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In Shalimar Leasing, LP v M., a landlord commenced a holdover proceeding in landlord-tenant court alleging that its rent-stabilized tenant wasn't really living in the unit – that she primarily resided elsewhere. And in response to the case, Q.T. appeared and claimed a right to remain as a nontraditional family member.

After a number of appearances, Q.T. finally caved and agreed to settle the case by paying all arrears and leaving the apartment in six months. But soon thereafter, Q.T. had second-doubts and sought to vacate the arrangement; alleging that she didn’t understand that she was waiving her succession claim. When Q.T.’s request was granted by a Queens Housing Court Judge, the landlord appealed.

On its review of the case, the Appellate Term, Second Department, thought that Q.T.’s motion should have been denied. Among other things, the appellate court cited to her answer (wherein she asserted a succession entitlement), that she was represented by counsel, and, that she was fully aware she had to provide documents supporting her right to succeed to the unit. In addition to an interpreter being present at all times, “to aid counsel with discussion of the merits of the case and the potential pitfalls of trial with [Q.T.],” the Judge explained to Q.T., in open court, that “`she was agreeing to vacate the apartment and she stated that she understood the content of the stipulation and entered into it voluntarily.’”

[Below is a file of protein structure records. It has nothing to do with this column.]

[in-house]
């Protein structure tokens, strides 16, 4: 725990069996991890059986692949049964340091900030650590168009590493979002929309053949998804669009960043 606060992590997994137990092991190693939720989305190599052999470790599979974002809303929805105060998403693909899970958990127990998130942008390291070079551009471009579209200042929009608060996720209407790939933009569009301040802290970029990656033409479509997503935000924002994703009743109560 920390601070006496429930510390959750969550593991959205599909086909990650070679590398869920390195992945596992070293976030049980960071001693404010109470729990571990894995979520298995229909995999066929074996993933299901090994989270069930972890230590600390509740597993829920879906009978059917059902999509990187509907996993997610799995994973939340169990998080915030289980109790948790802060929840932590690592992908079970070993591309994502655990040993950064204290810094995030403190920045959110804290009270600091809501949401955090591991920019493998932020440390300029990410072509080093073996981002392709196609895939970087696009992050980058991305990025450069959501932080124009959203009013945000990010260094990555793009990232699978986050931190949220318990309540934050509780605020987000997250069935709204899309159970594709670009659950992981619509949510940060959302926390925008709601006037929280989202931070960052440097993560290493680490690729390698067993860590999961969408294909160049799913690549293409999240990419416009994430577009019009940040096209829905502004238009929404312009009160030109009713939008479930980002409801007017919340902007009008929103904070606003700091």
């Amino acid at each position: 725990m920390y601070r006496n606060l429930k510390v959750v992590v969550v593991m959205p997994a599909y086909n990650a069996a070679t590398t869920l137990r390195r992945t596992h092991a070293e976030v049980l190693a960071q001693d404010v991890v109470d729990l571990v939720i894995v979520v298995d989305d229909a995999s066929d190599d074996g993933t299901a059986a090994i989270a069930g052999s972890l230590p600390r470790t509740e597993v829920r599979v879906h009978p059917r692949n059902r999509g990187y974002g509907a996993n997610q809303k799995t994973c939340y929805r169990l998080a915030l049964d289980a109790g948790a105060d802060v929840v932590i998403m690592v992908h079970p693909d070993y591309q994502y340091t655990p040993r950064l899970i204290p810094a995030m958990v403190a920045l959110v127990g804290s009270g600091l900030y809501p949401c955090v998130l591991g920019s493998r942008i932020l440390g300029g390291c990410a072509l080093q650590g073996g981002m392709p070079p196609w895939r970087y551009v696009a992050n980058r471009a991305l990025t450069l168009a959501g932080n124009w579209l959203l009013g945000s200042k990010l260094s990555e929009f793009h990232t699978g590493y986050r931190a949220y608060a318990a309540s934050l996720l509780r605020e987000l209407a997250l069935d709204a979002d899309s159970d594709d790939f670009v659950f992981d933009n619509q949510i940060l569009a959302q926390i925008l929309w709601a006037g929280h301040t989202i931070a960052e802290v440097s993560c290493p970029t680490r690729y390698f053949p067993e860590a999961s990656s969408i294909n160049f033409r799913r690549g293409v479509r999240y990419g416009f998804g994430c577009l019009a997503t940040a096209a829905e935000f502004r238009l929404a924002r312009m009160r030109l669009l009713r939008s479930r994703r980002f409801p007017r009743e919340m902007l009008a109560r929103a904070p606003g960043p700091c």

In light of those facts, together with a policy preference which favors enforcing settlements as written, and given the absence of any “fraud, collusion, mistake, or accident,” the AT2 reversed the Housing Court and allowed the stipulation to stand. It felt that Q.T.’s “bare, self-serving assertions that she lacked understanding and, thus, that she inadvisedly entered into the stipulation are simply not enough to invalidate her agreement.”

And that sealed that deal.

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Shalimar Leasing, LP v M.